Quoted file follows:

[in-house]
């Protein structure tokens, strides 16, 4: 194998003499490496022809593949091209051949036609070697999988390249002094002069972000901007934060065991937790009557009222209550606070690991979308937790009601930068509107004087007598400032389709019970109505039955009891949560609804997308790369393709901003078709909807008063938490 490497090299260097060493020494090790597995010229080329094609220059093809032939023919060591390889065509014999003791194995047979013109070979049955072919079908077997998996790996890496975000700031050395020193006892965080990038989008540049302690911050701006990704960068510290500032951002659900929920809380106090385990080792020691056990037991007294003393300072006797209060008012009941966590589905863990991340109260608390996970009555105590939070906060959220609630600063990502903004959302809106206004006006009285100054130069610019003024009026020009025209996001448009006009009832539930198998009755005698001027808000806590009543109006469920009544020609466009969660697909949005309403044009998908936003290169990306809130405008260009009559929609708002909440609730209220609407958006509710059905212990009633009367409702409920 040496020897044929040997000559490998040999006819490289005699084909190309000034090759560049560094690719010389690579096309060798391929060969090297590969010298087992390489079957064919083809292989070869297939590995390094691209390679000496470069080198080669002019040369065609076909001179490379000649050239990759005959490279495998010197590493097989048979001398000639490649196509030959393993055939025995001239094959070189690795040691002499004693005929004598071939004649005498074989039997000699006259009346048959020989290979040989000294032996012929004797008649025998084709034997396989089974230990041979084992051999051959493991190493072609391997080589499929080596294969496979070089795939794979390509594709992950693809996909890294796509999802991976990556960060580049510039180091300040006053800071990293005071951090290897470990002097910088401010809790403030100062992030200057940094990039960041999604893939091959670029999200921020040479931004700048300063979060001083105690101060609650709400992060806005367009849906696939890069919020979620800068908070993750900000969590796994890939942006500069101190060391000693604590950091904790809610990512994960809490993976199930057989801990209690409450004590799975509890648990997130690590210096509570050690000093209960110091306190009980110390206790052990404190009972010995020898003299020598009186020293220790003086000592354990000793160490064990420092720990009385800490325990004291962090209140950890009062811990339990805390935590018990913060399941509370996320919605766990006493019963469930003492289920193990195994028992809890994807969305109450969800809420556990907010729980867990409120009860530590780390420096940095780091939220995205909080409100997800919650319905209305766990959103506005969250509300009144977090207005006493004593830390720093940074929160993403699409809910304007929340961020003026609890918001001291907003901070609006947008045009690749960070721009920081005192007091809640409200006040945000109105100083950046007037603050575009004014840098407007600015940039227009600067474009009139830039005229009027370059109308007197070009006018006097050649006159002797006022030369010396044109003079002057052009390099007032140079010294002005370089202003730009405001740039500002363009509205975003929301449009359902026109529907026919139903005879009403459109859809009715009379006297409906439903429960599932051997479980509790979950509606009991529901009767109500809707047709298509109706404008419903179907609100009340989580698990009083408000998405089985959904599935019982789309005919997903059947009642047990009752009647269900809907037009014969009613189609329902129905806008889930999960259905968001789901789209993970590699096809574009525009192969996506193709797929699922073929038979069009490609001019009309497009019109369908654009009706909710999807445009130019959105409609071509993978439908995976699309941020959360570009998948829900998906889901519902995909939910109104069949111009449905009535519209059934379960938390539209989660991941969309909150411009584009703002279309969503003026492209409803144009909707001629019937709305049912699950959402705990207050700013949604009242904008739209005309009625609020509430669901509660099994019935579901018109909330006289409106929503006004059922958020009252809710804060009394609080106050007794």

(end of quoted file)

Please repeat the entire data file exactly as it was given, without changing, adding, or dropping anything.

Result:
[in-house]
């Protein structure tokens, strides 16, 4: 194998003499490496022809593949091209051949036609070697999988390249002094002069972000901007934060065991937790009557009222209550606070690991979308937790009601930068509107004087007598400032389709019970109505039955009891949560609804997308790369393709901003078709909807008063938490 490497090299260097060493020494090790597995010229080329094609220059093809032939023919060591390889065509014999003791194995047979013109070979049955072919079908077997998996790996890496975000700031050395020193006892965080990038989008540049302690911050701006990704960068510290500032951002659900929920809380106090385990080792020691056990037991007294003393300072006797209060008012009941966590589905863990991340109260608390996970009555105590939070906060959220609630600063990502903004959302809106206004006006009285100054130069610019003024009026020009025209996001448009006009009832539930198998009755005698001027808000806590009543109006469920009544020609466009969660697909949005309403044009998908936003290169990306809130405008260009009559929609708002909440609730209220609407958006509710059905212990009633009367409702409920 040496020897044929040997000559490998040999006819490289005699084909190309000034090759560049560094690719010389690579096309060798391929060969090297590969010298087992390489079957064919083809292989070869297939590995390094691209390679000496470069080198080669002019040369065609076909001179490379000649050239990759005959490279495998010197590493097989048979001398000639490649196509030959393993055939025995001239094959070189690795040691002499004693005929004598071939004649005498074989039997000699006259009346048959020989290979040989000294032996012929004797008649025998084709034997396989089974230990041979084992051999051959493991190493072609391997080589499929080596294969496979070089795939794979390509594709992950693809996909890294796509999802991976990556960060580049510039180091300040006053800071990293005071951090290897470990002097910088401010809790403030100062992030200057940094990039960041999604893939091959670029999200921020040479931004700048300063979060001083105690101060609650709400992060806005367009849906696939890069919020979620800068908070993750900000969590796994890939942006500069101190060391000693604590950091904790809610990512994960809490993976199930057989801990209690409450004590799975509890648990997130690590210096509570050690000093209960110091306190009980110390206790052990404190009972010995020898003299020598009186020293220790003086000592354990000793160490064990420092720990009385800490325990004291962090209140950890009062811990339990805390935590018990913060399941509370996320919605766990006493019963469930003492289920193990195994028992809890994807969305109450969800809420556990907010729980867990409120009860530590780390420096940095780091939220995205909080409100997800919650319905209305766990959103506005969250509300009144977090207005006493004593830390720093940074929160993403699409809910304007929340961020003026609890918001001291907003901070609006947008045009690749960070721009920081005192007091809640409200006040945000109105100083950046007037603050575009004014840098407007600015940039227009600067474009009139830039005229009027370059109308007197070009006018006097050649006159002797006022030369010396044109003079002057052009390099007032140079010294002005370089202003730009405001740039500002363009509205975003929301449009359902026109529907026919139903005879009403459109859809009715009379006297409906439903429960599932051997479980509790979950509606009991529901009767109500809707047709298509109706404008419903179907609100009340989580698990009083408000998405089985959904599935019982789309005919997903059947009642047990009752009647269900809907037009014969009613189609329902129905806008889930999960259905968001789901789209993970590699096809574009525009192969996506193709797929699922073929038979069009490609001019009309497009019109369908654009009706909710999807445009130019959105409609071509993978439908995976699309941020959360570009998948829900998906889901519902995909939910109104069949111009449905009535519209059934379960938390539209989660991941969309909150411009584009703002279309969503003026492209409803144009909707001629019937709305049912699950959402705990207050700013949604009242904008739209005309009625609020509430669901509660099994019935579901018109909330006289409106929503006004059922958020009252809710804060009394609080106050007794």